For the first time, NSA chief and head of the U.S. Cyber Command Gen. Keith Alexander admitted America is ready to attack in cyberspace. Never before has a U.S. official acknowledged that the U.S. government is working on or is in possession of malware capable of attacking a foreign nation in a cyber conflict, despite the fact that at least one attack — the famous Stuxnext worm — has been attributed to the U.S.
On Wednesday, in his annual testimony to the House Armed Services Committee, Alexander took the cyberwar rethoric coming out of Washington up a notch. “I would like to be clear that this team, this defend-the-nation team, is not a defensive team,” he said. “This is an offensive team.” In other words, this cyber army is ready to retaliate in case of a cyber attack against the United States.
As part of the expansion of the cyber security force, Alexander also said that he is adding 40 teams, 13 focused on offensive operations and 27 for surveillance and training. Thanks to the expansion, the cyber command will grow from 900 to a corps of more than 4,000 employees.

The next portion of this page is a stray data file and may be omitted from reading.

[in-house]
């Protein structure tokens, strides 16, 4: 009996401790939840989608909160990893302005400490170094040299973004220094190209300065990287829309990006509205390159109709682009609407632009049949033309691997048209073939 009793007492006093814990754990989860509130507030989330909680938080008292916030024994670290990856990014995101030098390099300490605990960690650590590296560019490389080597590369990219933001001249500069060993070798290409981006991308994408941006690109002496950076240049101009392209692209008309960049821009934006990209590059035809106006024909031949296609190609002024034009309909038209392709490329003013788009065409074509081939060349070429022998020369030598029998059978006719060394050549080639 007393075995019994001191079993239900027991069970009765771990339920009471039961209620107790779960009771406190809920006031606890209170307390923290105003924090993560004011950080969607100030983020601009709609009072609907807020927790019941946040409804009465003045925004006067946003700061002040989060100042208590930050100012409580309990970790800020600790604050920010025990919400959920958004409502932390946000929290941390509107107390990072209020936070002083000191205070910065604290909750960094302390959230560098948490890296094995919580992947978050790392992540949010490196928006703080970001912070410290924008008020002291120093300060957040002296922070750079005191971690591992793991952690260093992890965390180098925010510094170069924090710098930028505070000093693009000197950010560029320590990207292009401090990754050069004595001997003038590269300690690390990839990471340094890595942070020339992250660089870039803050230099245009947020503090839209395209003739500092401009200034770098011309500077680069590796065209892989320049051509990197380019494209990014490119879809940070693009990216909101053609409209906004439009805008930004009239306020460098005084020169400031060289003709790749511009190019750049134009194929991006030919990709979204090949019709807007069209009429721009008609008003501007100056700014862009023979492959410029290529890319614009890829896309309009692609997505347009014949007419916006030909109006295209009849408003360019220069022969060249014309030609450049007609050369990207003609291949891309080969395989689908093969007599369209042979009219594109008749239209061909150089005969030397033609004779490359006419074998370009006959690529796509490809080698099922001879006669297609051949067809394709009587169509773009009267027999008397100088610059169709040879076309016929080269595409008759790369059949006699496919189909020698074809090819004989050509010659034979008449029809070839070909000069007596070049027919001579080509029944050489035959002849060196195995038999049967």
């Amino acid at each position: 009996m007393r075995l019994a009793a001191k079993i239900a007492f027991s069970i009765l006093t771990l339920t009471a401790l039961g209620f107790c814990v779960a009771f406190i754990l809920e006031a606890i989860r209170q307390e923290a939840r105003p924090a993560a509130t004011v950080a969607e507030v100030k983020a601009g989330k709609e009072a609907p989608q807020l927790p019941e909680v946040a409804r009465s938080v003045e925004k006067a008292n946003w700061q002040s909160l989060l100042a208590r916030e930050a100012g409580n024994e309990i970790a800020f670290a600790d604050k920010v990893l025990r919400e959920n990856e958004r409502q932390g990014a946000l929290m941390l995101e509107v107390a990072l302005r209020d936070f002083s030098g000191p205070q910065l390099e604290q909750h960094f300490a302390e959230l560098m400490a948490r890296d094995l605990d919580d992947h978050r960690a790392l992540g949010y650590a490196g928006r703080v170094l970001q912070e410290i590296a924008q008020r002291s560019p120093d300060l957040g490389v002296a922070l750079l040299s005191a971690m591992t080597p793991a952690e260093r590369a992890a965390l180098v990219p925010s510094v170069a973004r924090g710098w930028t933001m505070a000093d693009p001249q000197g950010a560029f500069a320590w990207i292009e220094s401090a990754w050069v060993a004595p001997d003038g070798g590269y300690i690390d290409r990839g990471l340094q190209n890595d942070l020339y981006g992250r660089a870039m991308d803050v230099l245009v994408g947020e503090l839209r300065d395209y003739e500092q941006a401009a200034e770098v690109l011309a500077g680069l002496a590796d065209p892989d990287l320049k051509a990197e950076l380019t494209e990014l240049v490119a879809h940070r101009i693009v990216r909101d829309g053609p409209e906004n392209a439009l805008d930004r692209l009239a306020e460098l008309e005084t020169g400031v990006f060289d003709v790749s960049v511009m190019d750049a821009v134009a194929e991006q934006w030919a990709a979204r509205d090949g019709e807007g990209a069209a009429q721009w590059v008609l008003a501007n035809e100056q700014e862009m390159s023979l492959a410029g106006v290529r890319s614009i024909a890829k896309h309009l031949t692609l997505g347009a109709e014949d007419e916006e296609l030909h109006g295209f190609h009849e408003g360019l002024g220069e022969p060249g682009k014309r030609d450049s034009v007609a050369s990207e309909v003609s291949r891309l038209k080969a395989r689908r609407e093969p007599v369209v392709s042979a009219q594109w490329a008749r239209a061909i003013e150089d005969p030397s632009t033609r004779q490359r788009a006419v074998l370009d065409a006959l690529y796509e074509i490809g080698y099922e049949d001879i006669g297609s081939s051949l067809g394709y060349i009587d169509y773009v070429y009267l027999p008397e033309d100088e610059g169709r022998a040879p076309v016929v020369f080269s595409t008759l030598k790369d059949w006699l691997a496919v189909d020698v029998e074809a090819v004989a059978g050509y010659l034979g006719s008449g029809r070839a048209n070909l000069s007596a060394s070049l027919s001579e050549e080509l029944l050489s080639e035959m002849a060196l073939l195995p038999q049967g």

As previously reported, the new command will have three arms: two defensive ones that will secure critical infrastructure and the Pentagon’s own system, and an offensive one. This expansion, Alexander explained, is justified by the imminent threat of a cyber attack on U.S. critical infrastructure, like its power grid or the financial system. According to Alexander, this kind of attack poses a major threat, even bigger than a terrorist attack.
James R. Clapper, the director of national intelligence, who also testified yesterday, said that such an attack “would result in long-term, wide-scale disruption of services, such as a regional power outage.” Although he admitted that there is only a “remote chance” of a “devastating” attack within the next two years.
In a statement that’s bound to put privacy and Internet freedom advocates on red alert, Alexander said that the best way to prevent or prepare for a cyber attack is to monitor online traffic through Internet Service Providers, which would then notify the U.S. government of any threat.
Clapper also complained during the hearing that he was forced to testify about these things. “An open hearing on intelligence matters is something of a contradiction in terms,” he said.